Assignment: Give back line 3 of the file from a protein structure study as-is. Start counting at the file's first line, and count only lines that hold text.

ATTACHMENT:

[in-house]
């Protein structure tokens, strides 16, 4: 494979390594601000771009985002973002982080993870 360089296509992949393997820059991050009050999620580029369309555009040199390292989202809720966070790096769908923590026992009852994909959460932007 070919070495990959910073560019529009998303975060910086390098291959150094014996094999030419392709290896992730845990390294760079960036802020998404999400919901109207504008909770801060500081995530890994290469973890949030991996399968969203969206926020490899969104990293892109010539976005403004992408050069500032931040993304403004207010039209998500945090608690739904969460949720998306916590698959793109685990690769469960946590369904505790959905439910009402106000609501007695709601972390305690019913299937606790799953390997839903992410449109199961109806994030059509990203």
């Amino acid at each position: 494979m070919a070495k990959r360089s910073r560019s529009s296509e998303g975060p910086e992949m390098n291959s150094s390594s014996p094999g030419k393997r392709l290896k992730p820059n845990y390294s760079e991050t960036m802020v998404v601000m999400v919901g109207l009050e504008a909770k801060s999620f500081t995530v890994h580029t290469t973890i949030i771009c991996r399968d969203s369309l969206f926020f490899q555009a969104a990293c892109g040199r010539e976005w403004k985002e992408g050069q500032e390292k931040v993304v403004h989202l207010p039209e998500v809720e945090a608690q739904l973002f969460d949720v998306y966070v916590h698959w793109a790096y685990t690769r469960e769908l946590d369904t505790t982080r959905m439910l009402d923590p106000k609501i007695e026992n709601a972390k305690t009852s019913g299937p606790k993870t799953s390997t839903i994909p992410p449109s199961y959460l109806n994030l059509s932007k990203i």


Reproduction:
């Amino acid at each position: 494979m070919a070495k990959r360089s910073r560019s529009s296509e998303g975060p910086e992949m390098n291959s150094s390594s014996p094999g030419k393997r392709l290896k992730p820059n845990y390294s760079e991050t960036m802020v998404v601000m999400v919901g109207l009050e504008a909770k801060s999620f500081t995530v890994h580029t290469t973890i949030i771009c991996r399968d969203s369309l969206f926020f490899q555009a969104a990293c892109g040199r010539e976005w403004k985002e992408g050069q500032e390292k931040v993304v403004h989202l207010p039209e998500v809720e945090a608690q739904l973002f969460d949720v998306y966070v916590h698959w793109a790096y685990t690769r469960e769908l946590d369904t505790t982080r959905m439910l009402d923590p106000k609501i007695e026992n709601a972390k305690t009852s019913g299937p606790k993870t799953s390997t839903i994909p992410p449109s199961y959460l109806n994030l059509s932007k990203i």